Contemporary Issues in Adult Nursing: Preoperative Fasting

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Contemporary Issues in Adult Nursing: Preoperative Fasting

Trends in healthcare are continually evolving and changing, these fluctuations can often have massive implications for nursing practice. How we practice as nurses is often dictated by new policy and guidelines which are brought about by the evolving healthcare system. For an issue to be contemporary it has to be occurring in the present and in the sense of nursing it would seem that many issues could be deemed as contemporary due to the ever fluctuating nature of our healthcare service. For the purpose of this assignment I am going to address the issue of pre-operative fasting and the tradition of fasting patients from midnight until surgery the following day. Evidence suggests that this practice is outdated and unnecessary but still the practice occurs on many surgical wards. I aim to explore the reasons why patients are still subjected to unnecessarily long fasting times and how we as nurses can change this outdated practice.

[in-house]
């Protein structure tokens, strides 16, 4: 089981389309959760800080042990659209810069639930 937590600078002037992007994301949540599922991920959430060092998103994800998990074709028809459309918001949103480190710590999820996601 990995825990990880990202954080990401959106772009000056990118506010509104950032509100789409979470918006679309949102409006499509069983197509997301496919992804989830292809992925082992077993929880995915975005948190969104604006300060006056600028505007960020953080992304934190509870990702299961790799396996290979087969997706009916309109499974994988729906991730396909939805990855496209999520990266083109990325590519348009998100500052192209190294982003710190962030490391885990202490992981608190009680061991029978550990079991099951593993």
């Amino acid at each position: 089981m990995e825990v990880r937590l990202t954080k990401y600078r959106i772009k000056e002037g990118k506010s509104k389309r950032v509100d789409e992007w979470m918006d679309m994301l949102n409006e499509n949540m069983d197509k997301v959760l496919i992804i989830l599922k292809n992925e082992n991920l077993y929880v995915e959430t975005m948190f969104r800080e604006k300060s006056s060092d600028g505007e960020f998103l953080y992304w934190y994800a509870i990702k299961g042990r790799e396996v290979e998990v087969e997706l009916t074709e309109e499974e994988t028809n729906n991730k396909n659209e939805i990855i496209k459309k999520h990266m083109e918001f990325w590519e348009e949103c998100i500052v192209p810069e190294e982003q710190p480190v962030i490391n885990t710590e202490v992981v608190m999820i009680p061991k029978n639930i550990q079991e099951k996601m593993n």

I have chosen to look at this area of contemporary nursing because as a student nurse I have had practice experience in both a surgical ward and in general theatre. I feel that having had experience in both of these settings I would be able to link theory to practice experience.

Fasting patients from midnight before day of surgery has long been a time honoured tradition. The main reason for the Nil by Mouth rule from midnight has been to ensure an empty stomach at time of anaesthesia. If the patient is not fasted, gastric contents could be inhaled by the patient while they are under anaesthetic. Because the contents of the stomach are acidic it is important that regurgitation and inhalation does not occur as this can lead to an inflammatory response within the lungs which can have dire effects for the patient (Tudor, 2006). Although an empty stomach is vital

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